Parliament Speaker Kakha Kuchava has refused an appeal by U.S. and EU Ambassadors and CoE Office Head to suspend appointments to the Supreme Court and the High Council of Justice (HCoJ), a body that oversees the judiciary, until judicial reforms envisaged in the April 19 agreement are endorsed.
The Georgian legislature is not “entitled” to leave soon to be vacant non-judge HCoJ member seats empty until the deadline of the judiciary reforms in spring 2022, Speaker Kuchava said in a May 23 missive, responding to U.S. and EU Ambassadors Kelly Degnan and Carl Hartzell, respectively, and Council of Europe Office Head Natalia Voutova.
Speaker Kuchava said the Parliament is obligated by law to elect five non-judge HCoJ members this June, though stressing he will ensure in his capacity that they are appointed through “appropriate political involvement.”
Concerning the Supreme Courts’ justices, Speaker Kuchava said the Parliament will also be obligated to approve the judges if the HCoJ chooses to name the candidates. This process would be fully in line with Venice Commission’s “key recommendations,” reflected “completely” in the recently amended court legislation, according to the Parliament Speaker.
The U.S., EU Ambassadors, and the CoE Office Head had stressed in their letter to Speaker Kuchava that the “spirit” of the April 19 agreement would be “preserved” if judiciary reforms preceded any relevant elections. An immediate pause in appointments would show commitment to increasing transparency and public confidence in the judicial system, they added.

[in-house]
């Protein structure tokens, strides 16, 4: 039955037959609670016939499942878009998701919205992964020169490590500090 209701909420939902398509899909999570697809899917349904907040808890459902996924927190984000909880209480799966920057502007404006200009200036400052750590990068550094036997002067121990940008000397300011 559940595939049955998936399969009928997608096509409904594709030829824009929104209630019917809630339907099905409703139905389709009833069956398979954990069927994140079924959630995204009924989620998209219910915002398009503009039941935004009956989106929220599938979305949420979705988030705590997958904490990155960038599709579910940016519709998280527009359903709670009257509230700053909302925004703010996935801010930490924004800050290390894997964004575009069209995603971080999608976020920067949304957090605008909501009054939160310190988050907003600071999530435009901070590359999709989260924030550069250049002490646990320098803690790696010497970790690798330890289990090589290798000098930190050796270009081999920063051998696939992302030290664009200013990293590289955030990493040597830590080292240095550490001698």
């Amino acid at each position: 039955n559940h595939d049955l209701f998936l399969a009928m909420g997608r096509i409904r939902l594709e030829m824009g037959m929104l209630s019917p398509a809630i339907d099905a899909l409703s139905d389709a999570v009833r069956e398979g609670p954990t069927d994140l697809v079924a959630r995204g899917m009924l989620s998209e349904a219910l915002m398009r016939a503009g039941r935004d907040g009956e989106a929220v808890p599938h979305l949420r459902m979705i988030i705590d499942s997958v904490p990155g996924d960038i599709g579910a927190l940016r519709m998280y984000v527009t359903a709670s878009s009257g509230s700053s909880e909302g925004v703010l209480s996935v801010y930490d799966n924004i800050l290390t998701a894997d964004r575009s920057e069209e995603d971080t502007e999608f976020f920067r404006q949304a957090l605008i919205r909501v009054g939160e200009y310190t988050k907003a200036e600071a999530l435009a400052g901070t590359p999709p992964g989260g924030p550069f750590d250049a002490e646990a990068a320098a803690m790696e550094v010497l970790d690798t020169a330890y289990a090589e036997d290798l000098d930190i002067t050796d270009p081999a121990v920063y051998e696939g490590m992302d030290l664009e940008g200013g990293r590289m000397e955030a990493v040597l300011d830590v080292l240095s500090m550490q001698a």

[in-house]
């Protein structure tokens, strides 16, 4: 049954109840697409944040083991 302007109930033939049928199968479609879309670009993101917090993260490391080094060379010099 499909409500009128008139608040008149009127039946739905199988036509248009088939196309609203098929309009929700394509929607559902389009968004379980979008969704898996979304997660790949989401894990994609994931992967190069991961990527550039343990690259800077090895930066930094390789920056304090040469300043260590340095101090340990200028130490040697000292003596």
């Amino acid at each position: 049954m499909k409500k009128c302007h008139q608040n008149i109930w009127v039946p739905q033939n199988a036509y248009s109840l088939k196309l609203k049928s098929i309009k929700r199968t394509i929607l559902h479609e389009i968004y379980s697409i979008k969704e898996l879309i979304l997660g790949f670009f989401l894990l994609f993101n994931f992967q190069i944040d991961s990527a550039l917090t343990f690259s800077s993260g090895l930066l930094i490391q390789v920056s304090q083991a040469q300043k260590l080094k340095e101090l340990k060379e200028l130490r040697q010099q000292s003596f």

They also reminded the legislature speaker that financial aid to Georgia is conditional on the judicial amendments.
The issue came to the forefront after an extraordinary Conference of Judges was slated for May 26 to elect four judge-members of the High Council of Justice, a move that went against the “spirit” of the EU-brokered deal according to a May 20 joint statement by nine key local watchdogs.
The statement called on Georgian lawmakers to adopt legislation suspending any appointments until the reforms are passed. Although Lelo for Georgia’s Ana Natsvlishvili initiated the relevant bill on May 19, ruling party lawmakers have not backed the proposal so far.
Opposition politicians said the Georgian Dream aims to increase its influence in the judiciary before the reforms, through empowering an influential group of justices often referred to as the “clan,” a claim that the ruling party denied.